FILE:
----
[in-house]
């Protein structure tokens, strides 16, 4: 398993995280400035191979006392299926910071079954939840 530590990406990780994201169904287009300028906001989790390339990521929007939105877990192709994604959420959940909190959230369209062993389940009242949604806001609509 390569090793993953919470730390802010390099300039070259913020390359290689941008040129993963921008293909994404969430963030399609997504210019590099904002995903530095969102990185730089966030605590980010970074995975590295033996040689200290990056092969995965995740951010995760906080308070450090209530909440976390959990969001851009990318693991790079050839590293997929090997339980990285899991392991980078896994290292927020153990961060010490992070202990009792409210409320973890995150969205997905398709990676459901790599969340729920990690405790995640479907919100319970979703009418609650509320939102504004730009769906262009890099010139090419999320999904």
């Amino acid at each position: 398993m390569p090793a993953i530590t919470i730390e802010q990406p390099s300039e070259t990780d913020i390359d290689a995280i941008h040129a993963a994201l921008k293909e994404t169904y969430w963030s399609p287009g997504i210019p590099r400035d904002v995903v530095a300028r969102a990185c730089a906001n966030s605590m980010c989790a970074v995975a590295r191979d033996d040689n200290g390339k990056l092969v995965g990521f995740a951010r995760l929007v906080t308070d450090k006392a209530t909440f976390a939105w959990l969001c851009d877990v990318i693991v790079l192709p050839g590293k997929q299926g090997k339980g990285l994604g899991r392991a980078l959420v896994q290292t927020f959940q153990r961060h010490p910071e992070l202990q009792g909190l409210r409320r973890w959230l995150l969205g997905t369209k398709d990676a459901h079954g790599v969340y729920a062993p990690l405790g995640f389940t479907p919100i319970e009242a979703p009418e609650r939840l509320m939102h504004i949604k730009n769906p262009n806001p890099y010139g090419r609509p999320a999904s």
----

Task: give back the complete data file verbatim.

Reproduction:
[in-house]
């Protein structure tokens, strides 16, 4: 398993995280400035191979006392299926910071079954939840 530590990406990780994201169904287009300028906001989790390339990521929007939105877990192709994604959420959940909190959230369209062993389940009242949604806001609509 390569090793993953919470730390802010390099300039070259913020390359290689941008040129993963921008293909994404969430963030399609997504210019590099904002995903530095969102990185730089966030605590980010970074995975590295033996040689200290990056092969995965995740951010995760906080308070450090209530909440976390959990969001851009990318693991790079050839590293997929090997339980990285899991392991980078896994290292927020153990961060010490992070202990009792409210409320973890995150969205997905398709990676459901790599969340729920990690405790995640479907919100319970979703009418609650509320939102504004730009769906262009890099010139090419999320999904």
């Amino acid at each position: 398993m390569p090793a993953i530590t919470i730390e802010q990406p390099s300039e070259t990780d913020i390359d290689a995280i941008h040129a993963a994201l921008k293909e994404t169904y969430w963030s399609p287009g997504i210019p590099r400035d904002v995903v530095a300028r969102a990185c730089a906001n966030s605590m980010c989790a970074v995975a590295r191979d033996d040689n200290g390339k990056l092969v995965g990521f995740a951010r995760l929007v906080t308070d450090k006392a209530t909440f976390a939105w959990l969001c851009d877990v990318i693991v790079l192709p050839g590293k997929q299926g090997k339980g990285l994604g899991r392991a980078l959420v896994q290292t927020f959940q153990r961060h010490p910071e992070l202990q009792g909190l409210r409320r973890w959230l995150l969205g997905t369209k398709d990676a459901h079954g790599v969340y729920a062993p990690l405790g995640f389940t479907p919100i319970e009242a979703p009418e609650r939840l509320m939102h504004i949604k730009n769906p262009n806001p890099y010139g090419r609509p999320a999904s």